Thursday, March 24, 2005

Dieback Insurance

What if the human race were to experience a massive dieback due to ecological collapse? The scenarios are endless: nuclear war, the explosion of a supervolcano, the impact of a comet or an asteroid, plague.... the list goes on. The majority of modern humans would have their fitness dramatically reduced without the support structure of civilization, and it is, indeed, entirely possible that under these circumstances the human species could go extinct. Stephen Baxter explores this rather grim scenario in Evolution, a compelling novel that portrays humanity as a fleeting epiphenomenon, ultimately driven to extinction by its own actions.

The risk of a global civilizational collapse and massive dieback is, in my estimation, rather low. I think it far more likely that humanity (or our posthuman descendants) will end up colonizing the stars. However, the consequences of such a collapse are so great that the risk, however small, should not be ignored. Not all existential risks can be mitigated (for instance, the vacuum energy could spontaneously tunnel into a new ground state, wiping out the entire universe at the speed of light.) Many, however, are amenable to an insurance policy: namely, the preservation of neolithic technologies and social structures.

Stone age societies are remarkably resilient, absent competition by civilized humans. Small, voluntary 'tribes' of enthusiasts could be maintained in the larger national parks, where they would live as hunter gatherers, making their own tools from what they find and honing the skills needed to survive without technology. Contact with the outside world would be largely prohibited and, when it did occur, strictly controlled so as to guard against the threat of contagion if it's plague that finally does the species in. An enthusaist tiring of the neolithic lifestyle would, of course, be permitted to leave, to be replaced by new entrants selected from a pool of trained applicants.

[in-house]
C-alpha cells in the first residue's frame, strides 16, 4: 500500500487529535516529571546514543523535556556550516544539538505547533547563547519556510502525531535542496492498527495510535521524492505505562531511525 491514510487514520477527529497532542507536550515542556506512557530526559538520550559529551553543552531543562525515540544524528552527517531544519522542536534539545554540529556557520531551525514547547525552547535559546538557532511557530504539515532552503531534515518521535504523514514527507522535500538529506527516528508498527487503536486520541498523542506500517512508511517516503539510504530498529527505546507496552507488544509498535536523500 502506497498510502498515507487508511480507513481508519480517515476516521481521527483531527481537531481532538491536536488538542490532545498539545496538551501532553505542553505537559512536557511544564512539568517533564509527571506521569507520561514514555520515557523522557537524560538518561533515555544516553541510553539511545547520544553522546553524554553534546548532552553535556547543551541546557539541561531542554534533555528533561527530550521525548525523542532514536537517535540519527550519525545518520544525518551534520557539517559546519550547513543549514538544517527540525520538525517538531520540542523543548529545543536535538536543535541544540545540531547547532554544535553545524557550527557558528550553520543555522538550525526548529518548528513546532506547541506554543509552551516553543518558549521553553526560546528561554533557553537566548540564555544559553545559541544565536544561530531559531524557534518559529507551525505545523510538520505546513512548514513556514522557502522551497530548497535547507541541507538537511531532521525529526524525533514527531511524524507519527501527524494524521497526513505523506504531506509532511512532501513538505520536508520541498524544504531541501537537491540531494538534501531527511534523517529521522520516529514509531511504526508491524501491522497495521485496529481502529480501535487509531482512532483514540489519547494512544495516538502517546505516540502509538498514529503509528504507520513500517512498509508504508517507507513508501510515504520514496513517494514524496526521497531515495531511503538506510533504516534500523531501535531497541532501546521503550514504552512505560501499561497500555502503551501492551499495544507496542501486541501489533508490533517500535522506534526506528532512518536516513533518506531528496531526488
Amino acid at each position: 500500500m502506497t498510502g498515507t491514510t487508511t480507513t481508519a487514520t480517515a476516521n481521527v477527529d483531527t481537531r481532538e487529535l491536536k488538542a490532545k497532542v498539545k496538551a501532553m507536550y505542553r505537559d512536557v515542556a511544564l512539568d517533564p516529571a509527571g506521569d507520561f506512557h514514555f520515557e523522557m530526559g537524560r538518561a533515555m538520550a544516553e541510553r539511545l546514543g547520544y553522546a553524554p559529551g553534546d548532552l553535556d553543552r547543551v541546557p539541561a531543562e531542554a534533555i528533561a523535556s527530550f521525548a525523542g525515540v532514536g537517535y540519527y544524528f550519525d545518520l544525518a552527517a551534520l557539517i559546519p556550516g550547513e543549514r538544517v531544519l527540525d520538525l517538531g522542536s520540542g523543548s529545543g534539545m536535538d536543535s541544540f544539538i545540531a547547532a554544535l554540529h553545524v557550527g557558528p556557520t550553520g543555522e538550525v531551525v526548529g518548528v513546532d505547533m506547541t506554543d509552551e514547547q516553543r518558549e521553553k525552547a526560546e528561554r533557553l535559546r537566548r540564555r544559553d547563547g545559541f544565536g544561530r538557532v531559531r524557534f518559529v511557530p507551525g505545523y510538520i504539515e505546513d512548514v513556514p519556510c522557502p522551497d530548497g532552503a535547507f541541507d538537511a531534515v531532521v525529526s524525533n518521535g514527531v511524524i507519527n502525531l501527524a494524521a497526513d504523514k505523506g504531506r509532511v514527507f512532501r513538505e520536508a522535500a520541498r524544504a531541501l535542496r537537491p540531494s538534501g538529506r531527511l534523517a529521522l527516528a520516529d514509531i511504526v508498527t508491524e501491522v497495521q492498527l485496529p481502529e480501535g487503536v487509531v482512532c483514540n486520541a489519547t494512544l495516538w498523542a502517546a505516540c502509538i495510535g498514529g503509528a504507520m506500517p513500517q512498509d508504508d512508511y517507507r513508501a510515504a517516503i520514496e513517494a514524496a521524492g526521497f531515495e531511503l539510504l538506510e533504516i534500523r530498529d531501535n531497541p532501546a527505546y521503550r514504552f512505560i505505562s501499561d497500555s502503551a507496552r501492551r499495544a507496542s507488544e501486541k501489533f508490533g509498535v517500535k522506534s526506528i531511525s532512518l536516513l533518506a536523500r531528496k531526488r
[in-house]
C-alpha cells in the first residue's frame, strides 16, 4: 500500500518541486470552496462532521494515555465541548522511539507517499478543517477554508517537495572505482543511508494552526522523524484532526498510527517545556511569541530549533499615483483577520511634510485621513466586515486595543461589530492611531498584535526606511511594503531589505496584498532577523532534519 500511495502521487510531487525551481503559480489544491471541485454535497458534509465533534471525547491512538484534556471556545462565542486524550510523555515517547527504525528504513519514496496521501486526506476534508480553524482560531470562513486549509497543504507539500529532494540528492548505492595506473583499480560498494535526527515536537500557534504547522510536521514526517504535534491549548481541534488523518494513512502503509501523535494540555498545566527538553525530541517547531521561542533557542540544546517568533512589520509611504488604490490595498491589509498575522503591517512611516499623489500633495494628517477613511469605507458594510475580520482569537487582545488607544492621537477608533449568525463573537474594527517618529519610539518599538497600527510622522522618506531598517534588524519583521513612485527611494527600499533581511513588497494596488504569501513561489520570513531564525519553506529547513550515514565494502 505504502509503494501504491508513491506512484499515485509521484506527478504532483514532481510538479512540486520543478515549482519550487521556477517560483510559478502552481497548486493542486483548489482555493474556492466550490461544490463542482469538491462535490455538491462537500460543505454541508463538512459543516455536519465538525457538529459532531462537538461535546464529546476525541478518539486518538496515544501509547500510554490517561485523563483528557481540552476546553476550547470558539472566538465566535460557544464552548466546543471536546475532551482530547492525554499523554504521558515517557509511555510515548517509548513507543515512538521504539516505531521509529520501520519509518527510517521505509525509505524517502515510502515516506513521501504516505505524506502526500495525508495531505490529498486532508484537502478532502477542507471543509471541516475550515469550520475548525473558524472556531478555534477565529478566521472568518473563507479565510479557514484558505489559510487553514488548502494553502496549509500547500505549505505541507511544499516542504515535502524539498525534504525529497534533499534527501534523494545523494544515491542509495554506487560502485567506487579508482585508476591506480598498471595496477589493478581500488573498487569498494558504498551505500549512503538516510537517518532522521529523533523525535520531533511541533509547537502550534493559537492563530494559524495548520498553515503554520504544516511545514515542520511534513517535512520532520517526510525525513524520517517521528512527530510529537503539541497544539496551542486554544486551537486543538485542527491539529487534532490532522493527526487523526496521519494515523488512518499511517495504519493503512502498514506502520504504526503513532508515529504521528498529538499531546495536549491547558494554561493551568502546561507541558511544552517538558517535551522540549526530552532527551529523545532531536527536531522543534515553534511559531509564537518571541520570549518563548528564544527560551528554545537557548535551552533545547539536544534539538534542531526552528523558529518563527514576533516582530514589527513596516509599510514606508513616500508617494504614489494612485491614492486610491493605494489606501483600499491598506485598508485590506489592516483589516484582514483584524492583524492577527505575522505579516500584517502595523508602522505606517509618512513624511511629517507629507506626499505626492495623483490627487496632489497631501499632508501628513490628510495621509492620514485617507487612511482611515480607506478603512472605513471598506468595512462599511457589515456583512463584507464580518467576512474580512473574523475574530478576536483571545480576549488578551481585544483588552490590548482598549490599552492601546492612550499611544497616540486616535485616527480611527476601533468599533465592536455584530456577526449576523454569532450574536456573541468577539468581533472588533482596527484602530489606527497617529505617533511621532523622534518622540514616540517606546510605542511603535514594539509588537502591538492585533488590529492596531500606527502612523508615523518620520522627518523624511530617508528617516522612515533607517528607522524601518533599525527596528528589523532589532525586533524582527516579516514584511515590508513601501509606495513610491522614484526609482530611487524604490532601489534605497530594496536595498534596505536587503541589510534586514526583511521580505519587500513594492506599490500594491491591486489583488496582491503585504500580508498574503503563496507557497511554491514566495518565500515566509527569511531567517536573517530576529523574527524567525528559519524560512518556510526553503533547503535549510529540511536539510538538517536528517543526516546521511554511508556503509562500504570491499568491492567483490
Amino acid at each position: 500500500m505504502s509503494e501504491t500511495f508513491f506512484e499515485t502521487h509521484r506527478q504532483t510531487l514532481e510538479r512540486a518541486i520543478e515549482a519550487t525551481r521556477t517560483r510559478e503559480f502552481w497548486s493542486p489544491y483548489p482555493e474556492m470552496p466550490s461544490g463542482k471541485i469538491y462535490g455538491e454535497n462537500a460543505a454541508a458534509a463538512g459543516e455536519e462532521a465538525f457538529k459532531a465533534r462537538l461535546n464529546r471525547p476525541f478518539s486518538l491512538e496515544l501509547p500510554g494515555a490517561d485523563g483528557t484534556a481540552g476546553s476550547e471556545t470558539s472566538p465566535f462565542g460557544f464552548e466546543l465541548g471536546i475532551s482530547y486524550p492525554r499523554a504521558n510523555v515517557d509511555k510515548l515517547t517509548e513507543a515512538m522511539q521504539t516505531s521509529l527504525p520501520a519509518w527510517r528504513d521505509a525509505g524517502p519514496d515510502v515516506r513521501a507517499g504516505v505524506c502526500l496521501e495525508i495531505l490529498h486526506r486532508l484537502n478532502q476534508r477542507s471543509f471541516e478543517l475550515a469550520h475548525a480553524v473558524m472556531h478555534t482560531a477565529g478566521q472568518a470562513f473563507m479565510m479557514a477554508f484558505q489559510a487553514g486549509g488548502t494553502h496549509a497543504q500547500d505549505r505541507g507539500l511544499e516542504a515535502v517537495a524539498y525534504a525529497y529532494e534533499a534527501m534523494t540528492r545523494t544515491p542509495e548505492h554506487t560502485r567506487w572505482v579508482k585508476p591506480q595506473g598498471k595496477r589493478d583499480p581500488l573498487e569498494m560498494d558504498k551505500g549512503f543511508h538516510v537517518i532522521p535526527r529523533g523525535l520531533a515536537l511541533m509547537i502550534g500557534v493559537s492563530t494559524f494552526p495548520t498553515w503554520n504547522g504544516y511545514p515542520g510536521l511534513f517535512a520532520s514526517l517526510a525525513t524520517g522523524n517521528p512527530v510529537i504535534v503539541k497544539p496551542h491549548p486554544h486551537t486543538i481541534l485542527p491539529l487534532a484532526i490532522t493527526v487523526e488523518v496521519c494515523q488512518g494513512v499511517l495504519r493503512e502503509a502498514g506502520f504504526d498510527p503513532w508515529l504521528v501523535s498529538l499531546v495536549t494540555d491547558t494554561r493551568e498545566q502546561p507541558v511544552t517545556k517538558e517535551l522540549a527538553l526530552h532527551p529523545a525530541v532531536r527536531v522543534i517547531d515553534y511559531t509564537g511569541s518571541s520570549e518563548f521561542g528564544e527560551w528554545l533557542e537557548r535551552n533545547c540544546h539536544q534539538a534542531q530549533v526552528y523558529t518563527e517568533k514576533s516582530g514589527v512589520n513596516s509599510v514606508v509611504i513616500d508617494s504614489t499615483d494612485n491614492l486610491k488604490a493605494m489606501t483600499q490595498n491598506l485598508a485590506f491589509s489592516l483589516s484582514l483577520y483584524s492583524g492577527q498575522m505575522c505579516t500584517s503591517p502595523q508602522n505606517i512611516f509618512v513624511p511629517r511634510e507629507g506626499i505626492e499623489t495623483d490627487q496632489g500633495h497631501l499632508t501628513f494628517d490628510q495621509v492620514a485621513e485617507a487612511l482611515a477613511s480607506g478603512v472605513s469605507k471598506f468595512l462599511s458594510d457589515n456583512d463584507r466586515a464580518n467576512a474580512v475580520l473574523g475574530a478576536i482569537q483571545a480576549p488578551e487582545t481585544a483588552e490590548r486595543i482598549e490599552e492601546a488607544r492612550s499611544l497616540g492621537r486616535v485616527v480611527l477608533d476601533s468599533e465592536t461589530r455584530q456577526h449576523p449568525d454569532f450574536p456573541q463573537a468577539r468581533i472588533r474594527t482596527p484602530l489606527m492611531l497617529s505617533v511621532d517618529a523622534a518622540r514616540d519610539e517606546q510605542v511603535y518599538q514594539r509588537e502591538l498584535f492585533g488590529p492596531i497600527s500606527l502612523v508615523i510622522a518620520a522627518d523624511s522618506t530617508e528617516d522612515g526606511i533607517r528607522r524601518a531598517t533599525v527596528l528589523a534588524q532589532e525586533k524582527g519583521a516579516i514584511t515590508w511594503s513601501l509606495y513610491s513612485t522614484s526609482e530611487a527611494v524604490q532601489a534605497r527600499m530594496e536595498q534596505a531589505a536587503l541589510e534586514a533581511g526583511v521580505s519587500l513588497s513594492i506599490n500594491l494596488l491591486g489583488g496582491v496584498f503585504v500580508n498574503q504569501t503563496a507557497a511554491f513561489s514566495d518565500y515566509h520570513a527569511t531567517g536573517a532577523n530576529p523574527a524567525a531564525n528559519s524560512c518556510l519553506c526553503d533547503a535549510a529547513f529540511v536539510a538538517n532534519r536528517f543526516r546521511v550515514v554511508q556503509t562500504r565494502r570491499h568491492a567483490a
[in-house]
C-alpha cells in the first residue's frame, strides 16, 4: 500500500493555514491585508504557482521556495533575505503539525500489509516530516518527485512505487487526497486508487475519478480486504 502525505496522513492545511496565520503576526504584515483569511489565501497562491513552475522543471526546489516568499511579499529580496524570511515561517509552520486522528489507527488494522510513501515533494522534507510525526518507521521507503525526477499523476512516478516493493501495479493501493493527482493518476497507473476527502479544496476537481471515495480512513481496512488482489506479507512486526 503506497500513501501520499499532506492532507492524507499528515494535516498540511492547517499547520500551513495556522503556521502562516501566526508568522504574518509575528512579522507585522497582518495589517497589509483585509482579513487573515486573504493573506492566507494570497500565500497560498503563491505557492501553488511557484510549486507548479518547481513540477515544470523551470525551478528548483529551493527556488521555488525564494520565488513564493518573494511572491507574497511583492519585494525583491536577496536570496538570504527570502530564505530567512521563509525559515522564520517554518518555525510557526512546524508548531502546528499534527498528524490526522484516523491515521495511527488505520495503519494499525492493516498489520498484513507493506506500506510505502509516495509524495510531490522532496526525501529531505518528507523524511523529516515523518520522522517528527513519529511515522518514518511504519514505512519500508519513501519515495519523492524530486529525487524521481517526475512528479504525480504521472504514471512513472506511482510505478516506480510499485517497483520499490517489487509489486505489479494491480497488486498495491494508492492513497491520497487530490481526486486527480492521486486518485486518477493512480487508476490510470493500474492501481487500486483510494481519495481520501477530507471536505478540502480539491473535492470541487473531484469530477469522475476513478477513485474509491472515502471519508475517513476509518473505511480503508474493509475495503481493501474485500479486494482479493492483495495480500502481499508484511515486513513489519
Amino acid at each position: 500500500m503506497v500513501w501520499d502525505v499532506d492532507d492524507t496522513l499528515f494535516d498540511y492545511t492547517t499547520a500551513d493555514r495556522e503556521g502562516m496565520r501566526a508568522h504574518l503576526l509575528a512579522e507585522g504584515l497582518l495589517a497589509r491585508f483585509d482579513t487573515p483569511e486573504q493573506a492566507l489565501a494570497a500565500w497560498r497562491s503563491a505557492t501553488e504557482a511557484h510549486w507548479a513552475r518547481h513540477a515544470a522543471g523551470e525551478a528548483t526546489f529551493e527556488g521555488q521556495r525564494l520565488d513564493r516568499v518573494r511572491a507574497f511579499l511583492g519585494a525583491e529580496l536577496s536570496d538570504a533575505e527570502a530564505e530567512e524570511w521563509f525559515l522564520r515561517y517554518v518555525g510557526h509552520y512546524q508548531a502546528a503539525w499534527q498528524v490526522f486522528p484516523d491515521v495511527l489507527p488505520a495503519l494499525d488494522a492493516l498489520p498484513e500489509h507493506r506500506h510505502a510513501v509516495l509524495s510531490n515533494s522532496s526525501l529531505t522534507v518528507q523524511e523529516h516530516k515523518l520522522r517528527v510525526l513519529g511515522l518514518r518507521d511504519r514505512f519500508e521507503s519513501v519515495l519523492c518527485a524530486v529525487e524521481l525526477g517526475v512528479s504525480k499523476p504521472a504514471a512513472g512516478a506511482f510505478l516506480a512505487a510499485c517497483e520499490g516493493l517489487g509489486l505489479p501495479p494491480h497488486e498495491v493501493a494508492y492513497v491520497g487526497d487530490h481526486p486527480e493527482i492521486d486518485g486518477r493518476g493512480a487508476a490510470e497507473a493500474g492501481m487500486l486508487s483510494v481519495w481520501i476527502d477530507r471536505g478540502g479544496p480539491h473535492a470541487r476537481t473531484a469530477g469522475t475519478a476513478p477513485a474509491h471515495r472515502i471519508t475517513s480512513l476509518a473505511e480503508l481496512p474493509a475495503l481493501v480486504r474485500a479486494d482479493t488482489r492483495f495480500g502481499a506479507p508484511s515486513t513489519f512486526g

Note that neolithic doesn't mean that they'd be limited to making and using tools existing thousands (or even hundreds) of years ago. Remarkably sophisticated tools can be made, using raw materials naturally available in the environment. Nor would the tribes be limited to neolithic knowledge; there's no reason not to give them access, through clearly marked but protected archives, to the full spectrum of modern science and engineering.

If the next-to-worst case scenario happens (ie, global dieback and total collapse of civilization, accompanied by mass extinctions in the biosphere) these tribes would be there to pick up the pieces. Even if only a single tribe survives to see the other side of the crisis, they'll be enough to rebuild civilization, this time with a clear guide on how to get from the neolithic to the information age in a fraction of the time it originally took and, hopefully, without making the mistakes that led to the dieback in the first place. If, on the other hand, civilization never collapses, then society has invested only the time of a few thousand individuals around the world. The total economic cost is negligible, as any good insurance policy should be.

1 Comments:

Anonymous Anonymous said...

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3:17 AM  

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